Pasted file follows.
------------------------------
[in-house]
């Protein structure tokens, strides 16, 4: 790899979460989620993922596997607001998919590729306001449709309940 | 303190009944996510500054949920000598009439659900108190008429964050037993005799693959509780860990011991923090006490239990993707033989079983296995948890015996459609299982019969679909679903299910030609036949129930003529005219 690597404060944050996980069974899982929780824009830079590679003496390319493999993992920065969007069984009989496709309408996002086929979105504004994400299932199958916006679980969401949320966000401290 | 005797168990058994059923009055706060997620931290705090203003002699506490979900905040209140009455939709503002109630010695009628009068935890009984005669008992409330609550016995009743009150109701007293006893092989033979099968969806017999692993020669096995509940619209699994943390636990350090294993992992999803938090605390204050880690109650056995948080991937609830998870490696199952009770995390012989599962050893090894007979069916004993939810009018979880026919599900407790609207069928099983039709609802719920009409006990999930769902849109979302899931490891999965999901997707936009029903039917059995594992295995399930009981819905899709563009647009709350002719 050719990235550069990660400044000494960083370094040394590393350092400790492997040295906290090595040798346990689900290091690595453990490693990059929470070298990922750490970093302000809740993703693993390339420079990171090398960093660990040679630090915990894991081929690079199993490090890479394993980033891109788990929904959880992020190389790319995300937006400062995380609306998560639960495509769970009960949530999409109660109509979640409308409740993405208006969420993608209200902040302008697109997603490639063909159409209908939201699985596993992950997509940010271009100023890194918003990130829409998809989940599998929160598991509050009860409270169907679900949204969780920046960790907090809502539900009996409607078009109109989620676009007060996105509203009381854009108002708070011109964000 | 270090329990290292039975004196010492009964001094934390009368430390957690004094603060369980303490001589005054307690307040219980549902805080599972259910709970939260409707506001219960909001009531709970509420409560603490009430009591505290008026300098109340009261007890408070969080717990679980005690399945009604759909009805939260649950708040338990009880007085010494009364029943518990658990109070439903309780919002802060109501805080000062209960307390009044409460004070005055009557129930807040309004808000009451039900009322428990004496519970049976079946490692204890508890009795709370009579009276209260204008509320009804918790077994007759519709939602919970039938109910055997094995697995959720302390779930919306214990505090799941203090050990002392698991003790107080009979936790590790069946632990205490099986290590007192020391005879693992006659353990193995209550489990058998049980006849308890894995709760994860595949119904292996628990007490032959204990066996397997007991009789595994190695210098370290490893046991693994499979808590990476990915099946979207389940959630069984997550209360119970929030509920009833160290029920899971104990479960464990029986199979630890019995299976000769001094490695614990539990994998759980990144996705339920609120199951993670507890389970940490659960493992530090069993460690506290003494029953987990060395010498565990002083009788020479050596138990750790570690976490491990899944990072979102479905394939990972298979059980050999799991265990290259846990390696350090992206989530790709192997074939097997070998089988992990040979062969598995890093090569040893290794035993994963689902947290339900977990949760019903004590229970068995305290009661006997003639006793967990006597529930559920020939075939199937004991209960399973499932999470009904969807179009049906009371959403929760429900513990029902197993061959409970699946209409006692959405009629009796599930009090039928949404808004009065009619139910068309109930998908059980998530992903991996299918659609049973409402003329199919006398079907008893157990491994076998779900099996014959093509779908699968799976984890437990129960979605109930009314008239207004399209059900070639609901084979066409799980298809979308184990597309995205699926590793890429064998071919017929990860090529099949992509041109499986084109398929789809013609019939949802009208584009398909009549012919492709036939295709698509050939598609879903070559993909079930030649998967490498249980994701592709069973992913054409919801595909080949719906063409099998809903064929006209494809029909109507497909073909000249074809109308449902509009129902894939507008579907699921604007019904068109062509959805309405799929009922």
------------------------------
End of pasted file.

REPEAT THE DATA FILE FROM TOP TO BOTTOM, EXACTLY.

[in-house]
């Protein structure tokens, strides 16, 4: 790899979460989620993922596997607001998919590729306001449709309940 | 303190009944996510500054949920000598009439659900108190008429964050037993005799693959509780860990011991923090006490239990993707033989079983296995948890015996459609299982019969679909679903299910030609036949129930003529005219 690597404060944050996980069974899982929780824009830079590679003496390319493999993992920065969007069984009989496709309408996002086929979105504004994400299932199958916006679980969401949320966000401290 | 005797168990058994059923009055706060997620931290705090203003002699506490979900905040209140009455939709503002109630010695009628009068935890009984005669008992409330609550016995009743009150109701007293006893092989033979099968969806017999692993020669096995509940619209699994943390636990350090294993992992999803938090605390204050880690109650056995948080991937609830998870490696199952009770995390012989599962050893090894007979069916004993939810009018979880026919599900407790609207069928099983039709609802719920009409006990999930769902849109979302899931490891999965999901997707936009029903039917059995594992295995399930009981819905899709563009647009709350002719 050719990235550069990660400044000494960083370094040394590393350092400790492997040295906290090595040798346990689900290091690595453990490693990059929470070298990922750490970093302000809740993703693993390339420079990171090398960093660990040679630090915990894991081929690079199993490090890479394993980033891109788990929904959880992020190389790319995300937006400062995380609306998560639960495509769970009960949530999409109660109509979640409308409740993405208006969420993608209200902040302008697109997603490639063909159409209908939201699985596993992950997509940010271009100023890194918003990130829409998809989940599998929160598991509050009860409270169907679900949204969780920046960790907090809502539900009996409607078009109109989620676009007060996105509203009381854009108002708070011109964000 | 270090329990290292039975004196010492009964001094934390009368430390957690004094603060369980303490001589005054307690307040219980549902805080599972259910709970939260409707506001219960909001009531709970509420409560603490009430009591505290008026300098109340009261007890408070969080717990679980005690399945009604759909009805939260649950708040338990009880007085010494009364029943518990658990109070439903309780919002802060109501805080000062209960307390009044409460004070005055009557129930807040309004808000009451039900009322428990004496519970049976079946490692204890508890009795709370009579009276209260204008509320009804918790077994007759519709939602919970039938109910055997094995697995959720302390779930919306214990505090799941203090050990002392698991003790107080009979936790590790069946632990205490099986290590007192020391005879693992006659353990193995209550489990058998049980006849308890894995709760994860595949119904292996628990007490032959204990066996397997007991009789595994190695210098370290490893046991693994499979808590990476990915099946979207389940959630069984997550209360119970929030509920009833160290029920899971104990479960464990029986199979630890019995299976000769001094490695614990539990994998759980990144996705339920609120199951993670507890389970940490659960493992530090069993460690506290003494029953987990060395010498565990002083009788020479050596138990750790570690976490491990899944990072979102479905394939990972298979059980050999799991265990290259846990390696350090992206989530790709192997074939097997070998089988992990040979062969598995890093090569040893290794035993994963689902947290339900977990949760019903004590229970068995305290009661006997003639006793967990006597529930559920020939075939199937004991209960399973499932999470009904969807179009049906009371959403929760429900513990029902197993061959409970699946209409006692959405009629009796599930009090039928949404808004009065009619139910068309109930998908059980998530992903991996299918659609049973409402003329199919006398079907008893157990491994076998779900099996014959093509779908699968799976984890437990129960979605109930009314008239207004399209059900070639609901084979066409799980298809979308184990597309995205699926590793890429064998071919017929990860090529099949992509041109499986084109398929789809013609019939949802009208584009398909009549012919492709036939295709698509050939598609879903070559993909079930030649998967490498249980994701592709069973992913054409919801595909080949719906063409099998809903064929006209494809029909109507497909073909000249074809109308449902509009129902894939507008579907699921604007019904068109062509959805309405799929009922």